Portrait of Mass and Transmission
H 2400mm x W 220mm
Proudly presented in association with Gow Langsford Gallery
David McCraken’s Portrait of Mass and Transmission depicts a large, looped form with raised ridges, like the cleats of a caterpillar tread or an immense driving belt. By taking the utilitarian vernacular object such as the bulldozer tread, McCraken embodies a transformation from the mundane to the monumental.
The industrial materiality of the corten steel becomes synonymous with this elevation, the enduring material that ensures the sculpture will last a millennia. McCraken deeply considers the nuanced presentation of art in the public realm, and works that will last a lifetime. The funding bodies for public art often lean towards work that will not require huge maintenance in years to come, hence the weathering steel. Although the immense mass of the sculpture dominates the viewer’s eye, there is much surface nuance in this work; the hollow ‘treads’ are are welded to the corten steel, breaking the monotony of the yellow-orange streaks and rusting of the steel with a silvery patina.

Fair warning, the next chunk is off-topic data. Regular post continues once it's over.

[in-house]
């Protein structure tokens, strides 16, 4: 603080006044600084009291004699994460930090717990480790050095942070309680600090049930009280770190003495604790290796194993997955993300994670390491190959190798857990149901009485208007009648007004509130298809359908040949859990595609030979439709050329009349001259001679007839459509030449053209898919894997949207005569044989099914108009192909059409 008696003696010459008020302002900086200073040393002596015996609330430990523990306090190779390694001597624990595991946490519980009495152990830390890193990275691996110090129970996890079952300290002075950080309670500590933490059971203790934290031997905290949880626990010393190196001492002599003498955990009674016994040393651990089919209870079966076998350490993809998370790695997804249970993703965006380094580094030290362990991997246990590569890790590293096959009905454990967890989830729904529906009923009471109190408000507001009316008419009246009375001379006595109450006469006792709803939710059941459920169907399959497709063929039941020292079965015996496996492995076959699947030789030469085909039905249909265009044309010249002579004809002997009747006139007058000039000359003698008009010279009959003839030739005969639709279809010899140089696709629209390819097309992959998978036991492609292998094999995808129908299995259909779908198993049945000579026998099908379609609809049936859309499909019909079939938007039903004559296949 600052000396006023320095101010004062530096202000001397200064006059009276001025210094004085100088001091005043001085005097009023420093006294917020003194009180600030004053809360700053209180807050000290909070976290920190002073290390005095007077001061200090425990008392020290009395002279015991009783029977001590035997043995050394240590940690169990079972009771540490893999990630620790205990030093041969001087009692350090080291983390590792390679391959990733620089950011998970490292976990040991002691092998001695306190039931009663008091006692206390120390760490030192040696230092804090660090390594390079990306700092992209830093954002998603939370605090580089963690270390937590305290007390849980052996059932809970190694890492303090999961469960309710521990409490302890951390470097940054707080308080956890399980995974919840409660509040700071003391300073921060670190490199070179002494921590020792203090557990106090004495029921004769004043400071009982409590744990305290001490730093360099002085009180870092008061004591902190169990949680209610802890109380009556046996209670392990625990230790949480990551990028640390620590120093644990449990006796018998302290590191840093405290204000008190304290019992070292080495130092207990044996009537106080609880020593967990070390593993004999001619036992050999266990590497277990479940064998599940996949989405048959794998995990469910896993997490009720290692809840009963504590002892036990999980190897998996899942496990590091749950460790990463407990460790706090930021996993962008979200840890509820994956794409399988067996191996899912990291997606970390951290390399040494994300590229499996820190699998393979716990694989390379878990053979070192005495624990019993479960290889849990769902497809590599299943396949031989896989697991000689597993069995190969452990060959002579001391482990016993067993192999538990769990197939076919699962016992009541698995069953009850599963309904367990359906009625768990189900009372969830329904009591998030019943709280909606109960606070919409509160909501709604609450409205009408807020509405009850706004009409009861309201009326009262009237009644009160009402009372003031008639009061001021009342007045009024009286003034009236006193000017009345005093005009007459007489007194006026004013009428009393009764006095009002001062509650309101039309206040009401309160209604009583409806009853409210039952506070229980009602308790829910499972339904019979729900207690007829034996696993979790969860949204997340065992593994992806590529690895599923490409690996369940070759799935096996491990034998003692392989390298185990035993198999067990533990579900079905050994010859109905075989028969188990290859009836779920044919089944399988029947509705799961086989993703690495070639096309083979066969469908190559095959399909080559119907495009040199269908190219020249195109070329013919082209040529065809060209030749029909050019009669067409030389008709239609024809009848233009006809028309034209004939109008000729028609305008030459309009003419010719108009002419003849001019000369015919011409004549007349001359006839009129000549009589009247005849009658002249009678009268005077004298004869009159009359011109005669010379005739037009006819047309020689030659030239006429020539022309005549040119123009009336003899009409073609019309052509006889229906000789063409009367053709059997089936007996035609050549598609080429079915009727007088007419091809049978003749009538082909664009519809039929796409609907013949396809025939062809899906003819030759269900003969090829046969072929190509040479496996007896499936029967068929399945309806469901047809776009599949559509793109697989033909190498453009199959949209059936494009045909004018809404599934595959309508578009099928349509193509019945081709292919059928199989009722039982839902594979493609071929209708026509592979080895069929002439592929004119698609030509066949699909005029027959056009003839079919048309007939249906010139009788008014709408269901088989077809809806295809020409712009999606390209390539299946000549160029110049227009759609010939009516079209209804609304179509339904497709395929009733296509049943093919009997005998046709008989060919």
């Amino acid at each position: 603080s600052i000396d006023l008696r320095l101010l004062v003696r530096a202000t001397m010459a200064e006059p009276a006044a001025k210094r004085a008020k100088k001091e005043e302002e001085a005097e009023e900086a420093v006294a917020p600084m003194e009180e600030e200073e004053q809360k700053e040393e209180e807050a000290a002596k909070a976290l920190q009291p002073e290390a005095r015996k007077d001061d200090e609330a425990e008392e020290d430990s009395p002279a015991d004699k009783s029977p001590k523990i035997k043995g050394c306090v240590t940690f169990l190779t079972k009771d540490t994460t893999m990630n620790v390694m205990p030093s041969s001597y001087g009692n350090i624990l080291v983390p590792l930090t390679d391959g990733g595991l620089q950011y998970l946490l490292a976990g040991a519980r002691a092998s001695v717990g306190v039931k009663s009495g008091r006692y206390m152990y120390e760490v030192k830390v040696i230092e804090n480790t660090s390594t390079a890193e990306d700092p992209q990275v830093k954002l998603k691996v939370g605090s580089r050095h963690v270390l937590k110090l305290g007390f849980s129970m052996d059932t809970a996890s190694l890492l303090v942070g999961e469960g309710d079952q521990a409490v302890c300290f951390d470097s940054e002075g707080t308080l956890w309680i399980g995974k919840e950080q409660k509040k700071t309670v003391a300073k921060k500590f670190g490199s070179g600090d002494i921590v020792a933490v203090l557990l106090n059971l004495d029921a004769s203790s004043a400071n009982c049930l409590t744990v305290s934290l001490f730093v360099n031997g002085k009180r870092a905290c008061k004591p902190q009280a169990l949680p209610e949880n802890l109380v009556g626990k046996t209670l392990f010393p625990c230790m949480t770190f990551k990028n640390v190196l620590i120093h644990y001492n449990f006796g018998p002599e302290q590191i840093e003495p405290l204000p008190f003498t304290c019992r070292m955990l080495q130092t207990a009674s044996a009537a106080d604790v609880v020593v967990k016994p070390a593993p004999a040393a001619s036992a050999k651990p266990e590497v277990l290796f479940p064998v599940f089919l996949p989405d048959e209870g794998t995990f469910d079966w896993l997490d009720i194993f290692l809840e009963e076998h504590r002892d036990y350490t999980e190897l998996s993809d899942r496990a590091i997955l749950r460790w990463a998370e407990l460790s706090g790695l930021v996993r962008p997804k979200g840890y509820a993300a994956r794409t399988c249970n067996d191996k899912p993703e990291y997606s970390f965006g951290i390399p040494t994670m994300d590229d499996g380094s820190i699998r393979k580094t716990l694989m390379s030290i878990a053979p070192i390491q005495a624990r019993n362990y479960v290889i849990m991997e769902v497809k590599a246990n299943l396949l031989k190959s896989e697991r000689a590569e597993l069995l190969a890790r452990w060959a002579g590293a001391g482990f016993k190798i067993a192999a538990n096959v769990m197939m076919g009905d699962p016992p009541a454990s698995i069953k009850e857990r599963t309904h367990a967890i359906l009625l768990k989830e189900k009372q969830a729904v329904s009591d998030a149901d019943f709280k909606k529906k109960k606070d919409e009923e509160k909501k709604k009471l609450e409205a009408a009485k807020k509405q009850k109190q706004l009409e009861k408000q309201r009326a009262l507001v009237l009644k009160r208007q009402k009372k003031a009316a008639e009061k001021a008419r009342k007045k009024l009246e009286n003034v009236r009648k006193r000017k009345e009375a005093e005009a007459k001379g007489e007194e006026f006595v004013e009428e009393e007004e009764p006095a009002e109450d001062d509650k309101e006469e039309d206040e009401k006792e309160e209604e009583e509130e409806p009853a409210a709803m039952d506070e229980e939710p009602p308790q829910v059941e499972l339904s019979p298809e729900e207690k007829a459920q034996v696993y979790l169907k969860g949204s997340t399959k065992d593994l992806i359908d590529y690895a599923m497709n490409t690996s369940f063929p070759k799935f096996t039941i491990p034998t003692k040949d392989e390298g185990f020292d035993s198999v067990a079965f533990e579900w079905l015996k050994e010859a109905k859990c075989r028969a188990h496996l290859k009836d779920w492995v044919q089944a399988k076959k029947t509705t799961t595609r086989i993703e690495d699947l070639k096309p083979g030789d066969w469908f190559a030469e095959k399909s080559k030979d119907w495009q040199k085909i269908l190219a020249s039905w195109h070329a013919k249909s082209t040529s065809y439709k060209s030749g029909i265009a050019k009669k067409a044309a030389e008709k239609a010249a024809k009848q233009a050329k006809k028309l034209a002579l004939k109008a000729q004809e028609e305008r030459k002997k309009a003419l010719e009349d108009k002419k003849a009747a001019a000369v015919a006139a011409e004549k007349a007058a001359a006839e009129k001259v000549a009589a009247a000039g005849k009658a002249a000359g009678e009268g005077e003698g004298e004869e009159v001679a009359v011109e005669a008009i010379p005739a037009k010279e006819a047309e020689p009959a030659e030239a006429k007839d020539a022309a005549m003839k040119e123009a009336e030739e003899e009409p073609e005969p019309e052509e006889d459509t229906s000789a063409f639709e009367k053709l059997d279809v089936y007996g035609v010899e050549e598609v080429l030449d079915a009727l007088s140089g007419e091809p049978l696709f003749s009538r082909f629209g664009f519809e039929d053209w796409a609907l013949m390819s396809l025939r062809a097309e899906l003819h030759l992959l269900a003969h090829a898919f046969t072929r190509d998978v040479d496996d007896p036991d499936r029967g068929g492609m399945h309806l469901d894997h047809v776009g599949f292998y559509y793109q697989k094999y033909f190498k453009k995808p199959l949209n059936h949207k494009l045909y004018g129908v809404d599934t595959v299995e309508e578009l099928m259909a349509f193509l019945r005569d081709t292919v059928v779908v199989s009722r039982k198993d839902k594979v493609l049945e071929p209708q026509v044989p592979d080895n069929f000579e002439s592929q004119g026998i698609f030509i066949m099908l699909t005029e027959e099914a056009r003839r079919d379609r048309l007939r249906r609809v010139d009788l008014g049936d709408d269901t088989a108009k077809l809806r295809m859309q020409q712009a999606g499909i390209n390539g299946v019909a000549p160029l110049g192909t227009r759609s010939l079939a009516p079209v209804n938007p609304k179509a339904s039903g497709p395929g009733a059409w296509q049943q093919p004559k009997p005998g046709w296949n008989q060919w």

Portrait of Mass and Transmission plays off delicate, weather-beaten and enduring surface against thick, weighty form. The juxtaposition of form is integral; one of cumbersome industrial materials, a cog in a machine or a tractor tyre, and the amusing, cartoonish distortion of the sculpture, as if it is an elastic band on the ground, or a wobbly kidney shape. McCracken’s titles are accordingly entertaining: The Portrait of Mass and Transmission, being as buckled as it is, denies any possibility of such functionality or implied energy transmission.